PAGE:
I was worried for this leader of thieves because his world was gone. Since he joined our group he had alienated himself from everyone in our party. He did not try to fit in and even his small attempts at recognition went unnoticed – except by me. In my visions, I saw that Sir Edward would be known as a true member of our alliance in the final days of our journey.

George and Sae’ka’s relationship began to improve. Sae’ka had become intrigued by George’s new confidence and missed his constant demand for attention, although she would never admit her feelings to anyone.

I had my own problems. Entering remote areas of we passed through small towns in ruin. With no social order people roamed the streets, most were ill and had crude prosthetics replacing missing limbs. Our party soon became the target of dozens of beggars. One such instance reminded me of Riley’s true nature as a protector; he had not fully abandoned the beliefs from his immortal life.

A filthy, old woman with missing teeth and lesions on her skin came running up to Sesha. I knew the woman was sick. She startled me and I noticed that Riley drew his sword, prepared to repel her. I stopped him before he could hurt her. She ran off into a field terrified that we would kill her. If I had not stopped him, I believe Riley would have slain the old woman.

“What are you doing?” I yelled.

“Why did you stop me?” he asked. “She was diseased and needed to be taken.”

“Taken? What do you mean ‘taken’?”

“When a creature is tainted it must be taken so as to not infect the others. It was for your protection, .” Riley genuinely believed that his action had been necessary.

“Riley, you cannot kill a person when she is ill. We’re not animals. We are human and we do not kill sick or injured people. Remember what you are now. Try to learn human rules before you decide to ‘take’ someone again.”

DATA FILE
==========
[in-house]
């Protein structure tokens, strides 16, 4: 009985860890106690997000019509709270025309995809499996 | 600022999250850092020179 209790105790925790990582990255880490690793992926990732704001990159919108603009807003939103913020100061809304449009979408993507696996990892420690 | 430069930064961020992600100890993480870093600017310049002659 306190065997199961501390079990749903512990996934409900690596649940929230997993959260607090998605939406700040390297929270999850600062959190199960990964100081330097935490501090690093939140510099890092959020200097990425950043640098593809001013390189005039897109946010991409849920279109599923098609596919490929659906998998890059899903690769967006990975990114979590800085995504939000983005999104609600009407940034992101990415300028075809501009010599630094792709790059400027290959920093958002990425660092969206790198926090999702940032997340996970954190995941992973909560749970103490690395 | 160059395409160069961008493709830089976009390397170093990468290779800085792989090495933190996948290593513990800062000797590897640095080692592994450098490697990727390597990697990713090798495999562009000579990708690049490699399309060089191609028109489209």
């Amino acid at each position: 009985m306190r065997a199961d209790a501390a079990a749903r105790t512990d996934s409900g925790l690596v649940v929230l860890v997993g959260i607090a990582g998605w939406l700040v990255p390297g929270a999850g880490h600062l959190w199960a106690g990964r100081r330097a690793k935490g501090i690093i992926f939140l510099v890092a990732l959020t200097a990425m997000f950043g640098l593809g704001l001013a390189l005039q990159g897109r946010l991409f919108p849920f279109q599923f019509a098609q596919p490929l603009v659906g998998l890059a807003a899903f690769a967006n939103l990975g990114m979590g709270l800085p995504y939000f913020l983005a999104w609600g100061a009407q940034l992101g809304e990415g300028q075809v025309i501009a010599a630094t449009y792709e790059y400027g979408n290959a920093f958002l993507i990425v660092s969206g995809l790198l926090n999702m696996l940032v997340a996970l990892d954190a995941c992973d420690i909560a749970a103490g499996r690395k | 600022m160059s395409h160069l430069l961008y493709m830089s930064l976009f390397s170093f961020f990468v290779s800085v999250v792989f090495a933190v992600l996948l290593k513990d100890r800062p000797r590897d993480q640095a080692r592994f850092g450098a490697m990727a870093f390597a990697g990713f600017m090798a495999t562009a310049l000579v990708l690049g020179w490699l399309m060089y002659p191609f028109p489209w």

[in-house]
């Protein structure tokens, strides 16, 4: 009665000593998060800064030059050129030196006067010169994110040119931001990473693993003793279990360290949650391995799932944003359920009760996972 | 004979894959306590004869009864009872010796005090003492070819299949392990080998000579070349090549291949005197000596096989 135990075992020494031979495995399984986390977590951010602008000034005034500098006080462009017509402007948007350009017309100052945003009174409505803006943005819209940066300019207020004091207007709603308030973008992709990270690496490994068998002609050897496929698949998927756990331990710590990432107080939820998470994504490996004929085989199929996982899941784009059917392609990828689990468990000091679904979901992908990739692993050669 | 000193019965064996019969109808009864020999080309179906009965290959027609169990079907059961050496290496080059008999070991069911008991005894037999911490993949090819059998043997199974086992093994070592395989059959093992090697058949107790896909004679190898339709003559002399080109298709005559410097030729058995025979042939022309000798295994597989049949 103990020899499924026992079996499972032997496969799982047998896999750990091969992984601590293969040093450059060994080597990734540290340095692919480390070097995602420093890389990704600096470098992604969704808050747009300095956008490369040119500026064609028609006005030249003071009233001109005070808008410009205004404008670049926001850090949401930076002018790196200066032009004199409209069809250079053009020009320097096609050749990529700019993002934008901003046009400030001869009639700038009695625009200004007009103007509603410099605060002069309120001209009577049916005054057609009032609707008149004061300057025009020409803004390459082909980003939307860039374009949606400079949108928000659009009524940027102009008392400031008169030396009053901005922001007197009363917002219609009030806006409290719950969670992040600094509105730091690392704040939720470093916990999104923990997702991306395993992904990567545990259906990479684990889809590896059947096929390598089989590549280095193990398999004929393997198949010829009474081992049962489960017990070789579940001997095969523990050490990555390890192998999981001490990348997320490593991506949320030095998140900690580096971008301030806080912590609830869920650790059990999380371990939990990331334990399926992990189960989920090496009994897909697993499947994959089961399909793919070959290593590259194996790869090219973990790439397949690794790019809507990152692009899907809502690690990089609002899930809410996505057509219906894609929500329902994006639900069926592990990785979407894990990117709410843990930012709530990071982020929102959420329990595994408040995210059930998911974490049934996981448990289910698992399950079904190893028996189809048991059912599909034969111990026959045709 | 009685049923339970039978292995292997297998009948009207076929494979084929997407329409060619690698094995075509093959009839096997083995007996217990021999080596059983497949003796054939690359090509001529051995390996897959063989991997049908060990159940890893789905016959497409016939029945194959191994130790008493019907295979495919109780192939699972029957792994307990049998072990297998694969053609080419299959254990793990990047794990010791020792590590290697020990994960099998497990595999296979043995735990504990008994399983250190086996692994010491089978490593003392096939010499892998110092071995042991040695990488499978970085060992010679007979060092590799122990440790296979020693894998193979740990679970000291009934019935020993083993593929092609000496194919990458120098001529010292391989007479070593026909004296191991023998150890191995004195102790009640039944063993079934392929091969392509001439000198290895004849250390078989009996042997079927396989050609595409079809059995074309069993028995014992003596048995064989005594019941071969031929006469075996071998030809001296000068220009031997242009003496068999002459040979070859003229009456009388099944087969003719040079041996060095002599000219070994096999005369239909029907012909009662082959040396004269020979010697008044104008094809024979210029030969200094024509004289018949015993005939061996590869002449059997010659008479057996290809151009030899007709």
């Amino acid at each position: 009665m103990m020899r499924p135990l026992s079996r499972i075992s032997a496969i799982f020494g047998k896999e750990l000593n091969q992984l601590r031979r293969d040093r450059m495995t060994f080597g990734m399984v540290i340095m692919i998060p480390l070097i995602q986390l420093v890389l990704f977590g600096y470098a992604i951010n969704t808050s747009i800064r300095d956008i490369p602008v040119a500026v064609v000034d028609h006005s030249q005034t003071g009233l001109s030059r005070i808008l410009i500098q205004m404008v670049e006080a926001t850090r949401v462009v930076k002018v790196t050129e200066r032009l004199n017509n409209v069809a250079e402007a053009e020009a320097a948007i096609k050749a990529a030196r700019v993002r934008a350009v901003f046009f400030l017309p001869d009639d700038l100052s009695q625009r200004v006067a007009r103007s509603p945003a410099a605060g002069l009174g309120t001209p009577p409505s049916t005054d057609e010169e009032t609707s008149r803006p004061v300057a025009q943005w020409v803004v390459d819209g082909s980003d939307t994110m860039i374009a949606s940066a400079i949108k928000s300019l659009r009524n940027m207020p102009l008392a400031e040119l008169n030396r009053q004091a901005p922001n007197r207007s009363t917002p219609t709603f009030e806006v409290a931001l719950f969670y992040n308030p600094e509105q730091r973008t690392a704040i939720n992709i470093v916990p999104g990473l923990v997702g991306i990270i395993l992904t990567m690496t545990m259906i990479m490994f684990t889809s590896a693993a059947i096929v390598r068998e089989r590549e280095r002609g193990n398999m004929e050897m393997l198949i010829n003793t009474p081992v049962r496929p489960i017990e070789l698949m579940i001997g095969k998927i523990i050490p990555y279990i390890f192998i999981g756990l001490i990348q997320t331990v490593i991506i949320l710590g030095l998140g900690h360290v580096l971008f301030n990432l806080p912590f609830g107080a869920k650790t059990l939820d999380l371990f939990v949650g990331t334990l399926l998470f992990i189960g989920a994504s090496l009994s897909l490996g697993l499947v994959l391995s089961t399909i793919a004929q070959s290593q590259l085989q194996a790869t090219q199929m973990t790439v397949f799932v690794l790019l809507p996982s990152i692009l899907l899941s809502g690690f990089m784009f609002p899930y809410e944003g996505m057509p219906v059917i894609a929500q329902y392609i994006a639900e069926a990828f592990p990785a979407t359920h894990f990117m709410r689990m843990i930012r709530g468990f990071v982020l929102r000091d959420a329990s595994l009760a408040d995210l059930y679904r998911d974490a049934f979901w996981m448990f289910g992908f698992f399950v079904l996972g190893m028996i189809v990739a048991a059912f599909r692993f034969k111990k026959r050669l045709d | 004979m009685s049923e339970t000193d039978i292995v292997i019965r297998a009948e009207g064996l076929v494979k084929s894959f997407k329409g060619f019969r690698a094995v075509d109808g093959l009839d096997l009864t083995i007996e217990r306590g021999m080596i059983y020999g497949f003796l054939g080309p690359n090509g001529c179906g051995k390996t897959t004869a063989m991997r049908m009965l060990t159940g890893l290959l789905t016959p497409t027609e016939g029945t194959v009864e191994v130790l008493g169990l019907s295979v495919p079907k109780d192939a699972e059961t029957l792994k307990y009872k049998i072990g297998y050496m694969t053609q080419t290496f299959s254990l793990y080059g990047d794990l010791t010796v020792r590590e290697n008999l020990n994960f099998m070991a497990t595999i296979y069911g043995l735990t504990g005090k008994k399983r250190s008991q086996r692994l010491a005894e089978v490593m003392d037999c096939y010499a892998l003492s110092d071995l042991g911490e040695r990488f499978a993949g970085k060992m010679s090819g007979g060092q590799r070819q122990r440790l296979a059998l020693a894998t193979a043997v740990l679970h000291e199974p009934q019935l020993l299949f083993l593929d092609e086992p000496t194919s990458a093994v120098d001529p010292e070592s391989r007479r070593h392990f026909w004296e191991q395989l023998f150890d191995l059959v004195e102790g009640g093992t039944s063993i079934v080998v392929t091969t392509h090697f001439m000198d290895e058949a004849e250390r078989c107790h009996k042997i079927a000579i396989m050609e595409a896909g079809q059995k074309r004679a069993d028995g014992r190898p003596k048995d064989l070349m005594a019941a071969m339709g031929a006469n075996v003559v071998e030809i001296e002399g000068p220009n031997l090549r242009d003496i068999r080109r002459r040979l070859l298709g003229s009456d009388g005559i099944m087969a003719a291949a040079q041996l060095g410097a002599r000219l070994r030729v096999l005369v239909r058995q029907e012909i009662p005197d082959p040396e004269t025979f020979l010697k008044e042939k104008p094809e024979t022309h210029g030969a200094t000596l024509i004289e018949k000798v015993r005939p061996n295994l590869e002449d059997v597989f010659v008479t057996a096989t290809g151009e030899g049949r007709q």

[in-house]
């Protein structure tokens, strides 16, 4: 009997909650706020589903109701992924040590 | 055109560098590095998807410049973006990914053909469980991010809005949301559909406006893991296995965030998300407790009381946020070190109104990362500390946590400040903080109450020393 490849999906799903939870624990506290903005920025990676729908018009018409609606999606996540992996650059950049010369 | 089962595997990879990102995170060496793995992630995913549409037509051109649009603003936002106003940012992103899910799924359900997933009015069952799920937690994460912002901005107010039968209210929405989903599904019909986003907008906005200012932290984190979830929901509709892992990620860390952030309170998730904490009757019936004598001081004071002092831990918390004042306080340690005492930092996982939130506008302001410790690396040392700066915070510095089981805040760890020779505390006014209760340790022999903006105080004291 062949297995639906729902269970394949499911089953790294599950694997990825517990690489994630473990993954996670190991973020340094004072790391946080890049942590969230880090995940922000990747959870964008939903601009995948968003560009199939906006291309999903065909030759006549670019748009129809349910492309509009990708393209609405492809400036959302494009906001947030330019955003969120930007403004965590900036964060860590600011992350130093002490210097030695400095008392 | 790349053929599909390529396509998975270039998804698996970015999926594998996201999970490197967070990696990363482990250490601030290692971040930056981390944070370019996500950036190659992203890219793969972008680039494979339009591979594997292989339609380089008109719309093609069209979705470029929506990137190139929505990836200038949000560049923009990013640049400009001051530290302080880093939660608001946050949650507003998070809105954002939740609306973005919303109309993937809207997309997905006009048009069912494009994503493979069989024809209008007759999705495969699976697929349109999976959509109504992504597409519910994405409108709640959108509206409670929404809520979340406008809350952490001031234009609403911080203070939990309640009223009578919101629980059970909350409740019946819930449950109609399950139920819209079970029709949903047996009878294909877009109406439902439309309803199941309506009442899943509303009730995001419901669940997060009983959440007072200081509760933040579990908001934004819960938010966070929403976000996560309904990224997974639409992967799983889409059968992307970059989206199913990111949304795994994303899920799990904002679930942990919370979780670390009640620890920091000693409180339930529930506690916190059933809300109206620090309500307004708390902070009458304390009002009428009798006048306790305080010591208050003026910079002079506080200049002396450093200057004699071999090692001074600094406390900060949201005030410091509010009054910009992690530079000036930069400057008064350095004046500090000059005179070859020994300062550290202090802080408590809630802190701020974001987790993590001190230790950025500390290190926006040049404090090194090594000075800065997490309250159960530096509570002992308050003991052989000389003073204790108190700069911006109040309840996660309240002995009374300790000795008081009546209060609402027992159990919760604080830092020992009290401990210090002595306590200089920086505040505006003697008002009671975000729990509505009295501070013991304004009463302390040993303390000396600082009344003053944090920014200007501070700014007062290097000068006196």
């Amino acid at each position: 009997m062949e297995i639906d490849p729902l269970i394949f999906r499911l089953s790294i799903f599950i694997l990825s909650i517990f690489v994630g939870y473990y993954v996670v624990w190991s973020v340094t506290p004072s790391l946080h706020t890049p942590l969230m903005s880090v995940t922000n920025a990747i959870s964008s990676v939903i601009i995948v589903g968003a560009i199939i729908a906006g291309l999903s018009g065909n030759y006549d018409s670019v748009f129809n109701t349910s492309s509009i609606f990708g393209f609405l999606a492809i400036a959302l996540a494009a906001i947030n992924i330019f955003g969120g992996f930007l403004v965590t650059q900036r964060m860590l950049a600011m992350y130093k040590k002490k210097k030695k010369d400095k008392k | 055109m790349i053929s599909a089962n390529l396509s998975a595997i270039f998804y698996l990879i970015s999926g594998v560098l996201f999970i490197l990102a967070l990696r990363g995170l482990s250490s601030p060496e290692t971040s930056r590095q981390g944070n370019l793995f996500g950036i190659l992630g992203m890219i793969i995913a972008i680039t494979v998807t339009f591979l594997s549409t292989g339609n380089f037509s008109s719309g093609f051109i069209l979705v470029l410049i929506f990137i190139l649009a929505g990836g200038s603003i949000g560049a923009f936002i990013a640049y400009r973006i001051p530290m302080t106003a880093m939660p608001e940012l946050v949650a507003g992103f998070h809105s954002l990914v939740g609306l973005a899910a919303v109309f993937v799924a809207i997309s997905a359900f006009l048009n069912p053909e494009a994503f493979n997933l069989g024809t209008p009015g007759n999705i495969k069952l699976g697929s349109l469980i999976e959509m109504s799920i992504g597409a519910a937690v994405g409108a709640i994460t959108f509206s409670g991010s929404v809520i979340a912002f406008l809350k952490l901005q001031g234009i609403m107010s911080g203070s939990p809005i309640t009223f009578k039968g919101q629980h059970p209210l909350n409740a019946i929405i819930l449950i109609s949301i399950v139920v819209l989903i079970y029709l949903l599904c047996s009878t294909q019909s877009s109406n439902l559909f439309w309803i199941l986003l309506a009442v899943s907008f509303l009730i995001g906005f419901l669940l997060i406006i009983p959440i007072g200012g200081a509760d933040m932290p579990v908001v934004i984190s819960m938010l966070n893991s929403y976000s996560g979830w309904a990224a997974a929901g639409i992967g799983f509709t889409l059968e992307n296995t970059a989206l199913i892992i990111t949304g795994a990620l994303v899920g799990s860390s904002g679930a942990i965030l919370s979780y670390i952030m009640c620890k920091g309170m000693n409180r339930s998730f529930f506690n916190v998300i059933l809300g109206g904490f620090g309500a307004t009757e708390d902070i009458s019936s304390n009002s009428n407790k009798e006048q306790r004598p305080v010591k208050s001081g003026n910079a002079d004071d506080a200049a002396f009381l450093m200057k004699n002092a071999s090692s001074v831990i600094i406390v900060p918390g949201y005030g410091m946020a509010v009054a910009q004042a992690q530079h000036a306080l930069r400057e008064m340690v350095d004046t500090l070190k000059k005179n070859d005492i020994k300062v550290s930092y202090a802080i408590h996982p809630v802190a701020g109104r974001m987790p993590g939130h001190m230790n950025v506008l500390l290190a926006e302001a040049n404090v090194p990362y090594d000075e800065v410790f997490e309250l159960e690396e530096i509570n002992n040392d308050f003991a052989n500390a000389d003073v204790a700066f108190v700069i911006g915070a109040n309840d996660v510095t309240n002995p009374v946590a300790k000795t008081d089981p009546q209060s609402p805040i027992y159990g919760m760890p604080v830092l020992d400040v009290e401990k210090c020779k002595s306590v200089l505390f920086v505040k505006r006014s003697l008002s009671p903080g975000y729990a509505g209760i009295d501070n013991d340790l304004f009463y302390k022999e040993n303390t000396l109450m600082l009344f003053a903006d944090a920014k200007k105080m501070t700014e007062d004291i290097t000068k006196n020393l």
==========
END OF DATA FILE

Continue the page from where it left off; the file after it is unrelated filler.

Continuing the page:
“But, , if you don’t get rid of the diseased then you may get sick also. Doesn’t that scare you?” Riley was certain his reaction to the old woman had been proper, and this belief would be a thorn in my side during much of our trip.

“Of course it scares me, but the fate of another is not ours to decide. It’s not up to any being on this planet to decide the fate of another. That includes protectors and humans alike.”

Riley kept arguing for his “balance of nature” wherein the strongest should survive. I must admit he sounded logical and rational, but I reminded him that he was once ill himself. If I had not healed him and shown mercy, then he would not be with us now. This statement frustrated Riley and he dropped his bombardment of reason. I had hoped that one day he would learn that nature must follow its own course. From my point of view, his past life was something truly unnatural.

The number of towns thinned the farther north we traveled. We saw no one along our path for two days, and then we entered a merciless marshland covered with tall grass. Bugs bit us until we bled, and the flies were so tiny they flew into our eyes and noses. We passed through swampy areas rooted with odd vegetation and snakes by the hundreds, something that scared our entire party, considering our encounter with the snake at We never knew when we would run across an actual snake or a protector disguised as a snake. Only I could sense the difference.